Mulch is your friend.  It holds moisture in the ground, which means less work watering.  It inhibits weeds, which means less work weeding.  It’s free!  Grass clippings make great mulch (provided your grass hasn’t gone to seed).

My high-maintenance landscaping?  With the help of a few friends, I’ve ripped most of it out and am happily learning about useful plants to take their place. My plant wish-list has gotten much longer than the space I’m looking to fill or my budget will allow, which means I’ll put in only some things this year, then spend the summer preparing new beds for the future. In addition to my aforementioned huckleberries, I’ve planted blueberry bushes and peach trees, and have some artichokes in the greenhouse to be planted out in mid-May.

It’s fun changing the landscaping in my yard to plants that will be easier to maintain.  If you’re inclined to take on a similar project, a few things have been helpful.  GoogleMaps let me zoom in on my house, which allowed me to get a perfectly-to-scale picture.  I was able to print it and use the picture as my “sketch” for writing in measurements and deciding on locations for the plants I want to put in.  Another thing I discovered is that local nurseries charge less than mail-order nurseries and generally carry plants that will grow well in your area.  That said, mail-order nurseries are a great source for varieties not stocked by the local nursery.

Landscaping

More tips:

  • Coat your hands with vaseline before donning your gardening gloves. They’ll be softer and easier to clean when you’re done.
  • Invasive plants like mint can be contained in pots.
  • If you want to grow herbs, make a plan as to where you’d like to grow them, but only add 2-3 per year so you get time to learn how to use them without being overwhelmed.
  • Herbs make good landscaping plants, and can cut down on your grocery bill. Sage and thyme are evergreens that are very easy to grow.  Stick them in the ground and ignore them until you need a few leaves.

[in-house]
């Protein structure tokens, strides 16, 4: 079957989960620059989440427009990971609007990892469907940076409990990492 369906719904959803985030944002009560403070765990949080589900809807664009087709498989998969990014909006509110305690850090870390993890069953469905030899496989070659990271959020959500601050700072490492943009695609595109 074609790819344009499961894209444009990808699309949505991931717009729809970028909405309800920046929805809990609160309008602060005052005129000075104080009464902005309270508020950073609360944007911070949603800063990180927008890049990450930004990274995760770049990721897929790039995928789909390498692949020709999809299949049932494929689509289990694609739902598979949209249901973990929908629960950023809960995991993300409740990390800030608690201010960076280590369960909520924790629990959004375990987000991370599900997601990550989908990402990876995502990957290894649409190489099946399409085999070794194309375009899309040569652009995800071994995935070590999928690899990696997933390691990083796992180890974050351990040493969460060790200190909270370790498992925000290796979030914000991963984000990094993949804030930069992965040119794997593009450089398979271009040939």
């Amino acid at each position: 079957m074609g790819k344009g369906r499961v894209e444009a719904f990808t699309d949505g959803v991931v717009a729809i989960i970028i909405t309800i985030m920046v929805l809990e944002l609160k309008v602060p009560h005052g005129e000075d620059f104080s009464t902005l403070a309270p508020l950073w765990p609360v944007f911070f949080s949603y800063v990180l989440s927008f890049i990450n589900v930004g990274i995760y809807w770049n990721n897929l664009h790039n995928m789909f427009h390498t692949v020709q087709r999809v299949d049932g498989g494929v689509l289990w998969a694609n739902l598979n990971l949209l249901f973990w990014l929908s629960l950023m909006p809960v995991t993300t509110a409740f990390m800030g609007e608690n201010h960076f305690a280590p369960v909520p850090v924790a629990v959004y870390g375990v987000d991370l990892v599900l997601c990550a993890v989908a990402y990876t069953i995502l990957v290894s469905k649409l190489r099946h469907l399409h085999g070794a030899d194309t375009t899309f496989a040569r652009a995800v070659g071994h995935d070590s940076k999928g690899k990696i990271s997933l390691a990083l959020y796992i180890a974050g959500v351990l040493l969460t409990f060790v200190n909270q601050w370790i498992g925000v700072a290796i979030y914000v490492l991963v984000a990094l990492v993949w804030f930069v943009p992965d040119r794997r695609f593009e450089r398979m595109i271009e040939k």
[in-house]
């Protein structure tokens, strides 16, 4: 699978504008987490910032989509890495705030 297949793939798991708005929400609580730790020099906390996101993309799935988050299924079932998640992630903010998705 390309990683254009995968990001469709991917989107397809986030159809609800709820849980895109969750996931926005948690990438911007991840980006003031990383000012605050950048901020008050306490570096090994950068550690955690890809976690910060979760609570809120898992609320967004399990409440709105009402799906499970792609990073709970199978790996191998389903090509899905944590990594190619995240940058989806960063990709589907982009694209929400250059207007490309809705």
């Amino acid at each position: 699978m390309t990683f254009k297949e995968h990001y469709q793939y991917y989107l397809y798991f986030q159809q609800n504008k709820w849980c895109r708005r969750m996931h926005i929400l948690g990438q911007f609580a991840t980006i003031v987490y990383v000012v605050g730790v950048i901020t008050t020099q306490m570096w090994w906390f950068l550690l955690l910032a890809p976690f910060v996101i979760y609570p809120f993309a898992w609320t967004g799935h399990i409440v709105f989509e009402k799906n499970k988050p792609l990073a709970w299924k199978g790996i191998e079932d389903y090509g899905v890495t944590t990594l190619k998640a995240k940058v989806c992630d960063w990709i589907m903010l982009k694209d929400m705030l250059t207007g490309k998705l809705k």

• Don’t be a slave to the zone maps.  Microclimates can let plants do well in areas that the experts say they shouldn’t.  For example, rosemary is labeled a tender evergreen, but mine is in outdoors in the ground and at six foot tall has survived weather down in the teens, simply by being in a slightly protected location.
  • Moisture-loving plants will do better by a swimming pool than will plants that like well-drained soil.
  • Lay a board on grass to kill it before establishing a new bed.  Keep it well-weeded for a year (or two) before putting in new plants.
  • Raised beds can be built 2-3 feet tall, which makes it possible to sit in a chair while tending plants.
  • Some of the garden planning software has a 30-day free trial period.  It’s nice to try before you buy (or determine you don’t want to buy).

Happy gardening!

What Can Rheumatologists Learn?

My youngest son’s best friend was diagnosed last week with type 1 diabetes.  I am amazed at the education and support the family is getting.  This won’t be a post about diabetes, though.  I’ve been thinking about the difference between how newly diagnosed diabetes patients are treated and how newly diagnosed RA patients are treated.